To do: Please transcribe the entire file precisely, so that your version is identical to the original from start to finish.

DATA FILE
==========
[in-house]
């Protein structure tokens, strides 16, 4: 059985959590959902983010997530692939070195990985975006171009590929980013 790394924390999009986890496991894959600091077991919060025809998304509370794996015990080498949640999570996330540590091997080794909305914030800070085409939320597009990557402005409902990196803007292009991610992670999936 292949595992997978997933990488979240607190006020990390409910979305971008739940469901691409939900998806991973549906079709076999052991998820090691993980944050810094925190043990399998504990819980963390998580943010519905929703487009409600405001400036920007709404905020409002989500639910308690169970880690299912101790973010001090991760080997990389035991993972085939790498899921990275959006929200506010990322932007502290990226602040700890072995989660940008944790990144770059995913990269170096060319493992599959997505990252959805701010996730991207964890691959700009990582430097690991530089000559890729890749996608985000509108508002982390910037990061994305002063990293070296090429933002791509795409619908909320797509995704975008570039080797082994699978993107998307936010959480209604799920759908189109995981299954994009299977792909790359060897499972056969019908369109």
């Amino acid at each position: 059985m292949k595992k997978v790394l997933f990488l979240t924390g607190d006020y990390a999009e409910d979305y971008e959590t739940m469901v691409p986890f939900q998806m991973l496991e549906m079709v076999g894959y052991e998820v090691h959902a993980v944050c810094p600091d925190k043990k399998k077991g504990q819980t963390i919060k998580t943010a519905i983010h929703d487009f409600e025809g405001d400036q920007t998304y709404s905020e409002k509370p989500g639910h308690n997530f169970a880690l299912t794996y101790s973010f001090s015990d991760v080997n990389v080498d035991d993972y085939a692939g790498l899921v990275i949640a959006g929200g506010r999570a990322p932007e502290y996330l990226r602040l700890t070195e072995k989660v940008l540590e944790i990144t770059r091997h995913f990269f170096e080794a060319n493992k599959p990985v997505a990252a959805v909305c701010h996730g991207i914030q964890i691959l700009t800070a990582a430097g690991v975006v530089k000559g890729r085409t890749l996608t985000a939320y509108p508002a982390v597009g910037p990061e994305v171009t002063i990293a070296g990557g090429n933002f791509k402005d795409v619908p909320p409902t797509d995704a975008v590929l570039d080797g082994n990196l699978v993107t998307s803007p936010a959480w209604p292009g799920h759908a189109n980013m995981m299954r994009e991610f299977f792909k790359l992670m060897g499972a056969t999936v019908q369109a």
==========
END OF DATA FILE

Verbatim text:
[in-house]
């Protein structure tokens, strides 16, 4: 059985959590959902983010997530692939070195990985975006171009590929980013 790394924390999009986890496991894959600091077991919060025809998304509370794996015990080498949640999570996330540590091997080794909305914030800070085409939320597009990557402005409902990196803007292009991610992670999936 292949595992997978997933990488979240607190006020990390409910979305971008739940469901691409939900998806991973549906079709076999052991998820090691993980944050810094925190043990399998504990819980963390998580943010519905929703487009409600405001400036920007709404905020409002989500639910308690169970880690299912101790973010001090991760080997990389035991993972085939790498899921990275959006929200506010990322932007502290990226602040700890072995989660940008944790990144770059995913990269170096060319493992599959997505990252959805701010996730991207964890691959700009990582430097690991530089000559890729890749996608985000509108508002982390910037990061994305002063990293070296090429933002791509795409619908909320797509995704975008570039080797082994699978993107998307936010959480209604799920759908189109995981299954994009299977792909790359060897499972056969019908369109």
């Amino acid at each position: 059985m292949k595992k997978v790394l997933f990488l979240t924390g607190d006020y990390a999009e409910d979305y971008e959590t739940m469901v691409p986890f939900q998806m991973l496991e549906m079709v076999g894959y052991e998820v090691h959902a993980v944050c810094p600091d925190k043990k399998k077991g504990q819980t963390i919060k998580t943010a519905i983010h929703d487009f409600e025809g405001d400036q920007t998304y709404s905020e409002k509370p989500g639910h308690n997530f169970a880690l299912t794996y101790s973010f001090s015990d991760v080997n990389v080498d035991d993972y085939a692939g790498l899921v990275i949640a959006g929200g506010r999570a990322p932007e502290y996330l990226r602040l700890t070195e072995k989660v940008l540590e944790i990144t770059r091997h995913f990269f170096e080794a060319n493992k599959p990985v997505a990252a959805v909305c701010h996730g991207i914030q964890i691959l700009t800070a990582a430097g690991v975006v530089k000559g890729r085409t890749l996608t985000a939320y509108p508002a982390v597009g910037p990061e994305v171009t002063i990293a070296g990557g090429n933002f791509k402005d795409v619908p909320p409902t797509d995704a975008v590929l570039d080797g082994n990196l699978v993107t998307s803007p936010a959480w209604p292009g799920h759908a189109n980013m995981m299954r994009e991610f299977f792909k790359l992670m060897g499972a056969t999936v019908q369109a």